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AVMLA 2019

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Dear AVMLA Members, 
I want to personally encourage you to register today for the 2019 Annual AVMLA Continuing Education Seminar, to be held August 3 -4, 2019 in beautiful Washington, DC.  This year's educational focus will be, The Practice of Veterinary Medicine Law, Evolving with the Times.
This two-day conference brings together 10 of the most well respected, top professionals in the veterinary legal and medical field.  Our speakers will focus on how the practice of veterinary medicine has changed over the past 25 years and what a industry professional needs to know to stay relevant in today's changing landscape.

Sessions will include discussion on controlled substances, what attorneys and veterinarians to know about the use of of cannabis for companion pets, knowing how to negotiate key provisions in corporate consolidator deals,  just to highlight a few.

We will be highlighting the 2019 AVMLA session speakers leading up to this year's Conference in the AVMLA News Brief.  In this issue, we are featuring  Stacey Evans, Esq. and Keenan Jones, Esq. who will be presenting,  Cannabis and Companion Animals - What Attorneys and Veterinarians Need to Know.
Top 3 learning objectives for this session will cover: 
  • The latest laws and legislation regarding cannabis use in veterinary medicine.
  • The legal difference between marijuana, CBD, and other cannabis products.
  • Best practices for client inquiries about cannabis use in companion animals.
These and several other must know legal and legislative updates will be covered in this two-day conference. Do not miss it.  You will enjoy participating in these lecture and panel discussion programs.   I look forward to seeing you in DC, August 3 & 4th.

Special *THANKS* to our 2019 Conference Host Sponsor, HARRIS BEACH, PLLC and the AVMLA 2019 Luncheon Sponsor, ASPCA !  

Best regards, 

Andrea Ball
Executive Director

2019 Registration Links
Meet the 2019 AVMLA Session Speakers:
Cannabis & Companion Animals - 
What Attorneys and Veterinarians Need to Know (Stacey Evans, Esq. & Keenan Jones, Esq.)
Stacey Evans, Esq.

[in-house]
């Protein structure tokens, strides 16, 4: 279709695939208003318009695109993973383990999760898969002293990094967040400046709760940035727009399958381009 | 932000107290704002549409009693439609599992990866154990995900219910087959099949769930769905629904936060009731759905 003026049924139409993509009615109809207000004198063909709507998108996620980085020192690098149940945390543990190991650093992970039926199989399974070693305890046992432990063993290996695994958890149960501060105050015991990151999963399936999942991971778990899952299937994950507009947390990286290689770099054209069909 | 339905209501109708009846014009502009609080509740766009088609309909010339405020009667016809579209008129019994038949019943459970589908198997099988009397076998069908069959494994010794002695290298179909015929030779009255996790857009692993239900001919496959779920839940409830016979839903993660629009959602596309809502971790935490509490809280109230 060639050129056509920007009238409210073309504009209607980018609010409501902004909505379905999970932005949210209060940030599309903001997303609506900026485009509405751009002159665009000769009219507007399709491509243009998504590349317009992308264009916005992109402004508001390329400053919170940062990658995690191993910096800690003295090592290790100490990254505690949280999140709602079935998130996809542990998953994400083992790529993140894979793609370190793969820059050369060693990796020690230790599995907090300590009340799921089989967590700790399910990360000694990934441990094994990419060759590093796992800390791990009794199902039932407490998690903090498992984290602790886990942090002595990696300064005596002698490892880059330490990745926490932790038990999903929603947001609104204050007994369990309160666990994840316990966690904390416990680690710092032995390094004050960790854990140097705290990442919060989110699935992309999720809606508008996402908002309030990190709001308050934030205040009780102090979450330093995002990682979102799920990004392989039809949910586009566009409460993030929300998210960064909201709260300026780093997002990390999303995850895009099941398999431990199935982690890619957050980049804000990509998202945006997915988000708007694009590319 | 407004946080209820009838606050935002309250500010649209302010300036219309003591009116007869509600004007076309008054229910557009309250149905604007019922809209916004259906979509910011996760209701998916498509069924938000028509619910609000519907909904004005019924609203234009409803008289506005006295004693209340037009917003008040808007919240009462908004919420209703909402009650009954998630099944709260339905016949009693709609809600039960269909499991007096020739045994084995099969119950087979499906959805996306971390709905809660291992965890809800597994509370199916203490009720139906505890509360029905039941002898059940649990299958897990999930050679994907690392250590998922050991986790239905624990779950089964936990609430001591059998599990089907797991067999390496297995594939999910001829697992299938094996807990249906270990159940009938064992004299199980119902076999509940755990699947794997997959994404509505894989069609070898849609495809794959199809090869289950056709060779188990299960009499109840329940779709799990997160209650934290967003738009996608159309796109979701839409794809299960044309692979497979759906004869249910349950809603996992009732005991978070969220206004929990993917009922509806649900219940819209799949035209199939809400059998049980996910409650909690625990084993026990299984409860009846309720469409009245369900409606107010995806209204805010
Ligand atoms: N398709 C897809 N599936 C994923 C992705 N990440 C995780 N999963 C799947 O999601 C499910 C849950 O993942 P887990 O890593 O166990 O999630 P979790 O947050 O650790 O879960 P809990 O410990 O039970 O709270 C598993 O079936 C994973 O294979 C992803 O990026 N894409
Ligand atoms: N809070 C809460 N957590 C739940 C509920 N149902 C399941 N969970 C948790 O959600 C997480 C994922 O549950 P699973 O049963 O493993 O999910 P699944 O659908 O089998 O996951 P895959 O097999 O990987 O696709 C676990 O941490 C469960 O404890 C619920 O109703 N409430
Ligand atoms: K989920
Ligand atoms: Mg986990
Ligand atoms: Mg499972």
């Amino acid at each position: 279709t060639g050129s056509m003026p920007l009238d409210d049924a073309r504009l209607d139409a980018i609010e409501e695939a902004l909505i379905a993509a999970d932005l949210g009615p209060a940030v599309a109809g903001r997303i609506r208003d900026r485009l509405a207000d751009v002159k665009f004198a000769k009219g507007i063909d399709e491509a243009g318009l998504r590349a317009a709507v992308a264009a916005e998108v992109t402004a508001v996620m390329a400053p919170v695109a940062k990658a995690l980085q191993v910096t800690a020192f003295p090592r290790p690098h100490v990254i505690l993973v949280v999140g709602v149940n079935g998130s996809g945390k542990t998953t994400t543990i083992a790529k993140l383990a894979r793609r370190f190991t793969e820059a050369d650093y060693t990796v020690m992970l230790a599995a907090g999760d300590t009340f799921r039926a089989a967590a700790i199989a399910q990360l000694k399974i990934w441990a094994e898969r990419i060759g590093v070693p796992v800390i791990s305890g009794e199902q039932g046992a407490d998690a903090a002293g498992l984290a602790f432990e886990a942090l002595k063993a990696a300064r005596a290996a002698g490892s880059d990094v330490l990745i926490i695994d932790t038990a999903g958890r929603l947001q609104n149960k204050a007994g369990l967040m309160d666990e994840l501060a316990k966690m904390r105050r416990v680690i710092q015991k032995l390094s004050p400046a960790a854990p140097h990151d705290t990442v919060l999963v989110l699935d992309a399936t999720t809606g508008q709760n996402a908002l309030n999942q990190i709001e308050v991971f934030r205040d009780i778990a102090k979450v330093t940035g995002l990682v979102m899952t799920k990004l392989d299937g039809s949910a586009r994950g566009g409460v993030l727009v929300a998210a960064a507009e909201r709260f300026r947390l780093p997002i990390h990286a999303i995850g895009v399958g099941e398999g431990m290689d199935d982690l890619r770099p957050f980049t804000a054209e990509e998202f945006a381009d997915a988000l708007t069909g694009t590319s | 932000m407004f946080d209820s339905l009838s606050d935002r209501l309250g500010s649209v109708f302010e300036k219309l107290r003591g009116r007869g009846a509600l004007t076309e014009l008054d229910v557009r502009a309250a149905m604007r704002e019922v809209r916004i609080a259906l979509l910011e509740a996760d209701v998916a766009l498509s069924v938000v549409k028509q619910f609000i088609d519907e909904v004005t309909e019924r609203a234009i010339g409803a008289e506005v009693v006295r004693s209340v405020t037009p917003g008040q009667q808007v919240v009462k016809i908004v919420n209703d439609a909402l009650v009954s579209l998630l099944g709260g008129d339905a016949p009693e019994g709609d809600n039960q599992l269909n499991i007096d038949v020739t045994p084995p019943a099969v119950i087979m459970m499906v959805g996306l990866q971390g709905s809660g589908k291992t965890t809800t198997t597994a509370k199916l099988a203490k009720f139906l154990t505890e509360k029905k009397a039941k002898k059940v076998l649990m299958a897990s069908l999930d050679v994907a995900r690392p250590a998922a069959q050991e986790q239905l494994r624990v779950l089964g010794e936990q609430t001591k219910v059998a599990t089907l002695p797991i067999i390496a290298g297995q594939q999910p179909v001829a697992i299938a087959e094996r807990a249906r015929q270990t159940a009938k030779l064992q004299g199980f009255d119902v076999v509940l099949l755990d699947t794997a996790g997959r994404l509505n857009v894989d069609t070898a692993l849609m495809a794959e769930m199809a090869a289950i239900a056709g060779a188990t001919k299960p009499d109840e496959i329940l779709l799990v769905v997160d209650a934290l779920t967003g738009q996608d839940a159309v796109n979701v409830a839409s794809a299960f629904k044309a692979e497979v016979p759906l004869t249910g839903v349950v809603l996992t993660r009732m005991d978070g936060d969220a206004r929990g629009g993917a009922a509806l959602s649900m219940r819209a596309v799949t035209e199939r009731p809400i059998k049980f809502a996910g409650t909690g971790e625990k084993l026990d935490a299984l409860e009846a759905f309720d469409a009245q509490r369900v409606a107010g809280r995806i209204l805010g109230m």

Stacey Evans, Esq.
Stacey Evans Consulting, LLC

Stacey Evans is the founder and CEO of Stacey Evans Consulting, LLC. In this role, Stacey examines legal and policy issues that impact veterinary medicine such as cannabis use, regulatory compliance, and malpractice. Stacey also develops strategies and policies that minimize the risk of veterinary professional liability and that increase access to veterinary care. In addition to helping animal health organizations, she works as an attorney with the federal government on ocean commerce issues.  Ms. Evans chaired the Animal Law Committee of the American Bar Association (2016-2017) and the Maryland State Bar Association Animal Law Section (2012-2013). She served on the U.S. Department of Agriculture Secretary's Advisory Committee on Animal Health (2012-2015). 

Stacey appeared in the Baltimore Sun, Daily Record, on NPR, and on The Pet Show with Dr. Katy, where she discussed legal, legislative, and policy issues that impact animal health. She educated audiences about those issues at the conferences and events across the nation for various organizations including the Maryland Veterinary Medical Association, American Bar Association, Maryland State Bar Association, Best Friends Animal Society, and United States Police Canine Association.

Stacey graduated from Tulane Law School. She is a member of AVMLA and the Federal Association of Regulatory Boards.

Keenan M. Jones, Esq.
Keenan M. Jones, Esq.
Senior Associate Attorney

Keenan Jones joined Hoban Law Group's Denver office in 2017 with years of litigation experience, focused primarily on property and contract disputes.  As the cannabis industry continues to grow, litigation between cannabis and ancillary businesses increases.

After passing the Colorado and Indiana bars, Keenan worked at a top law firm in Indianapolis on its commercial litigation team, working on complex property and contract cases, which allowed him the opportunity to argue before the District Court for the Southern District of Indiana regarding the First Amendment rights of a local developer. After moving back to Denver, Keenan honed his litigation skills at an insurance defense firm, representing insurers, sureties, and business clients in construction defect, breach of contract, bad faith, collection, and transactional matters. 

A Midwestern native, Keenan spent most of his life in Ohio. He graduated summa cum laude from Heidelberg University in Tiffin, Ohio. Keenan attended law school at the University of Denver Sturm College of Law, where he graduated in 2012 as a member of the Order of St. Ives. During law school, Keenan participated in numerous trial advocacy competitions, and competed on the school's ABA Appellate Advocacy Team. He also worked in one of DU's legal clinics, nationally ranked among the country's top clinical programs.

Keenan enjoys reading, hiking, and going to the movies. In 2018, he and his wife, Regan, welcomed their daughter Maisie, and relocated to Ohio to be closer to family. Keenan now splits his time between Denver and Cleveland, where he hopes to establish HLG's presence in one of the country's newest cannabis markets
The Legal Perspective
The Opioid Epidemic as it Relates to Veterinarians
By: Frank C. Muggia, Partner, 

Opioid abuse is a nationwide epidemic. But, where do veterinarians fit in? Unfortunately, the epidemic has even spread to the animal world - recently, opioid abusers have attempted to manipulate veterinarians to obtain drugs.